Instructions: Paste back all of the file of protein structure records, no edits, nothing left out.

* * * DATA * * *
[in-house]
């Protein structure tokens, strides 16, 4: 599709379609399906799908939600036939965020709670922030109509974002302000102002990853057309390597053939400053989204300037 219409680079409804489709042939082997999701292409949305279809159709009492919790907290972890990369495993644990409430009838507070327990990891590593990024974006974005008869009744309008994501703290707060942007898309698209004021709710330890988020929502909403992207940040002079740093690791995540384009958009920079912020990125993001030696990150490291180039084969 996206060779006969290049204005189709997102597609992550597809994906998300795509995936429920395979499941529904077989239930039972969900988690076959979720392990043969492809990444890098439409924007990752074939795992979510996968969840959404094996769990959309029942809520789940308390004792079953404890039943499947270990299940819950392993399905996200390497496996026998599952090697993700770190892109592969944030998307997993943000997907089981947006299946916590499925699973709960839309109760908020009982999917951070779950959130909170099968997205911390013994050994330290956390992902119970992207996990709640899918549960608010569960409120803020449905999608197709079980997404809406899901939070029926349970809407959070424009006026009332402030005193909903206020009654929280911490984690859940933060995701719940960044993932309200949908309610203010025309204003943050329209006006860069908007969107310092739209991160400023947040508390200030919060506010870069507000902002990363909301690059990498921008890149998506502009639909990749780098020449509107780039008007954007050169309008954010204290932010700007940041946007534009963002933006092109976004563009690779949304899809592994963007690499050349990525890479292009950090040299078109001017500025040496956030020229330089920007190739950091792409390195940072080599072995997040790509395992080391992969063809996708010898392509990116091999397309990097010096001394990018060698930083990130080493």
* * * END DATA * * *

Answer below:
[in-house]
């Protein structure tokens, strides 16, 4: 599709379609399906799908939600036939965020709670922030109509974002302000102002990853057309390597053939400053989204300037 219409680079409804489709042939082997999701292409949305279809159709009492919790907290972890990369495993644990409430009838507070327990990891590593990024974006974005008869009744309008994501703290707060942007898309698209004021709710330890988020929502909403992207940040002079740093690791995540384009958009920079912020990125993001030696990150490291180039084969 996206060779006969290049204005189709997102597609992550597809994906998300795509995936429920395979499941529904077989239930039972969900988690076959979720392990043969492809990444890098439409924007990752074939795992979510996968969840959404094996769990959309029942809520789940308390004792079953404890039943499947270990299940819950392993399905996200390497496996026998599952090697993700770190892109592969944030998307997993943000997907089981947006299946916590499925699973709960839309109760908020009982999917951070779950959130909170099968997205911390013994050994330290956390992902119970992207996990709640899918549960608010569960409120803020449905999608197709079980997404809406899901939070029926349970809407959070424009006026009332402030005193909903206020009654929280911490984690859940933060995701719940960044993932309200949908309610203010025309204003943050329209006006860069908007969107310092739209991160400023947040508390200030919060506010870069507000902002990363909301690059990498921008890149998506502009639909990749780098020449509107780039008007954007050169309008954010204290932010700007940041946007534009963002933006092109976004563009690779949304899809592994963007690499050349990525890479292009950090040299078109001017500025040496956030020229330089920007190739950091792409390195940072080599072995997040790509395992080391992969063809996708010898392509990116091999397309990097010096001394990018060698930083990130080493």